• Volcanic Soils Offer New Clues About The Emergence Of Powerful Chiefdoms In Hawaii

    06/11/2004 4:26:36 PM PDT · by blam · 17 replies · 263+ views
    Eureka Alert/Stanford University ^ | 6-11-2004 | Mark Shwartz
    Contact: Mark Shwartz mshwartz@stanford.edu 650-723-9296 Stanford University Volcanic soils yield new clues about the emergence of powerful chiefdoms in Hawaii When the first Europeans arrived in the Hawaiian Islands in 1778, they found a thriving, complex society organized into chiefdoms whose economies were based primarily on farming. On the islands of Kauai, O'ahu and Molokai, the principal crop was taro – a starchy plant grown in irrigated wetlands where the supply of water was usually abundant. But on Maui and the Big Island of Hawaii, the main staple was the sweet potato – a more labor-intensive crop planted in relatively...
  • Sweet Potatoes Might Have Arrived In Polynesia Long Before Humans

    05/12/2018 1:58:52 PM PDT · by blam · 30 replies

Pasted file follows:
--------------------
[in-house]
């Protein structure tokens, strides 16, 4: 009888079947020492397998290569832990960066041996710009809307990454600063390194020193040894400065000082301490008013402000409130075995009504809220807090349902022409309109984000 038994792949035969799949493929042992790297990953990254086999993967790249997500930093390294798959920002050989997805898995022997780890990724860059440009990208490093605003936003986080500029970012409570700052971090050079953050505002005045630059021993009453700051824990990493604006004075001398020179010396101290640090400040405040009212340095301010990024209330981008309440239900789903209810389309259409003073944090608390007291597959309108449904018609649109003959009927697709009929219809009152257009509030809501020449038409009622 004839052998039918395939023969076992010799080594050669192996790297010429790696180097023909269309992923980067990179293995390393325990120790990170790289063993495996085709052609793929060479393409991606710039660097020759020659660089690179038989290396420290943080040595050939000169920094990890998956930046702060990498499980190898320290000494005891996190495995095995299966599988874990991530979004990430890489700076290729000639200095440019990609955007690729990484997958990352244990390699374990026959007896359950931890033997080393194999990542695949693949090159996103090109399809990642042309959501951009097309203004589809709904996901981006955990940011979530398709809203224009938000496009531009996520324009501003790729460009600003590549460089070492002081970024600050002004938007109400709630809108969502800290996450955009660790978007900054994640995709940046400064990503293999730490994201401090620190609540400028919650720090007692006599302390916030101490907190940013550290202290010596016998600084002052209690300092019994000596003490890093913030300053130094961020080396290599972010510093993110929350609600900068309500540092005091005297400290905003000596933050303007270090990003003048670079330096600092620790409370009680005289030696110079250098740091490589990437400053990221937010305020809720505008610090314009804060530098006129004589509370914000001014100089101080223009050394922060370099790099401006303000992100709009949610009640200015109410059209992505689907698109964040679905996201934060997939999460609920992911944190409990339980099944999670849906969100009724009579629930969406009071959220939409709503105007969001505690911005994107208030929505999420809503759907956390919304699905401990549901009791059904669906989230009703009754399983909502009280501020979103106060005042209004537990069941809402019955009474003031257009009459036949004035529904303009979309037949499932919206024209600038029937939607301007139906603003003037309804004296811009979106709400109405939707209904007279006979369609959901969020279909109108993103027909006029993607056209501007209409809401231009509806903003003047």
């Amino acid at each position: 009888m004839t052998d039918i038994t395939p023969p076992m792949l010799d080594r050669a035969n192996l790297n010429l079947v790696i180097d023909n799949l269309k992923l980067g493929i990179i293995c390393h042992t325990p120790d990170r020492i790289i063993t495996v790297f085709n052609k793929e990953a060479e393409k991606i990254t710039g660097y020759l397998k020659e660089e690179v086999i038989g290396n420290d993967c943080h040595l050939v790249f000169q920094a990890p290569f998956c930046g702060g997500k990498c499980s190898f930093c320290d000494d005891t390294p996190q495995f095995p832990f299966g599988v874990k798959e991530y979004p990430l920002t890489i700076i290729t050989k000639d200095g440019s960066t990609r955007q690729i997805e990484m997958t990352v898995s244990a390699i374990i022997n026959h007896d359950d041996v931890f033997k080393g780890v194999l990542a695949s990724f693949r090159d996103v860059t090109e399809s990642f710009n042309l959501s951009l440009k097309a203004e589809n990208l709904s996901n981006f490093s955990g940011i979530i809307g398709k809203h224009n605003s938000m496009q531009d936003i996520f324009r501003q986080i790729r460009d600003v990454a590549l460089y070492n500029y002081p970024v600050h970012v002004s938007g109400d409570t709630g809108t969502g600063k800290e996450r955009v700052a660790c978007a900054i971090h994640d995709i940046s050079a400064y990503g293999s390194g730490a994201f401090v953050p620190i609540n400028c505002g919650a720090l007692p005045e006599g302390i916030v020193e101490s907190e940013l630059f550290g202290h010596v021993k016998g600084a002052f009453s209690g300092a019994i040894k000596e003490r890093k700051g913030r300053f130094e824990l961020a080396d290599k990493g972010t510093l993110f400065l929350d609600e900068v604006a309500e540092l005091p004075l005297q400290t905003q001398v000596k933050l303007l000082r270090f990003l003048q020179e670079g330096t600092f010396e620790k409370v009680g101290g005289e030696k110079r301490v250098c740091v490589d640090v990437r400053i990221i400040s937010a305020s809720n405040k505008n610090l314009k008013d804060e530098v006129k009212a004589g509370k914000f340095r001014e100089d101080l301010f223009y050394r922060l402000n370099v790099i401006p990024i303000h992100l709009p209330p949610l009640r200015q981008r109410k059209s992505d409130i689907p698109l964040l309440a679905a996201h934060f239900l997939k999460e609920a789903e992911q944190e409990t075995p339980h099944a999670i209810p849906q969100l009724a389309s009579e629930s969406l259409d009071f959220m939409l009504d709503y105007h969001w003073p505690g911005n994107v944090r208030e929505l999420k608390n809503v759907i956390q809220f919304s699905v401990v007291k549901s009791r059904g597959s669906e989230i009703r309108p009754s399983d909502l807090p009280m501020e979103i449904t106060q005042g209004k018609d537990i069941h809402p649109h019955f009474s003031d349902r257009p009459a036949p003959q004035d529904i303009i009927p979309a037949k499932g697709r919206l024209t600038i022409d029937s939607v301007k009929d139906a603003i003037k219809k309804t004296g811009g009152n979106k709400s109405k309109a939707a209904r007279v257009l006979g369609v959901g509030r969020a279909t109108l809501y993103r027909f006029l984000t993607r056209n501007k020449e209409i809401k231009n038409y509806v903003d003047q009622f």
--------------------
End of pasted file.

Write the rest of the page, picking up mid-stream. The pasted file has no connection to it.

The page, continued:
Science News ^ | 5-12-2018 | Dan Garisto
    Sweet potatoes were domesticated thousands of years ago in the Americas. So 18th century European explorers were surprised to find Polynesians had been growing the crop for centuries. New genetic evidence instead suggests that wild precursors to sweet potatoes reached Polynesia at least 100,000 years ago — long before humans inhabited the South Pacific islands, researchers report April 12 in Current Biology. If true, it could also challenge the idea that Polynesian seafarers reached the Americas around the 12th century. For the new study, the researchers analyzed the DNA of 199 specimens taken from sweet potatoes (Ipomoea batatas) and...
  • Ancient Headless Skeletons Found In Island Grave

    10/30/2007 8:14:22 PM PDT · by blam · 29 replies · 75+ views
    Live Science ^ | 10-29-2007 | Jeanna Bryner
    Ancient Headless Skeletons Found in Island Grave By Jeanna Bryner, LiveScience Staff Writerposted: 29 October 2007 11:36 am ET More than fifty headless skeletons have been unearthed in one of the oldest Pacific Islander cemeteries in the world. The individuals were members of a socially complex society, traveling between islands hundreds of miles away, a new study suggests. The finding could solve a long-held debate over whether the Lapita people, thought to be ancestors of the Polynesians, were isolated on individual islands or interacted with other distant Lapita tribes to find marriage partners, exchange information and maintain social ties. Results,...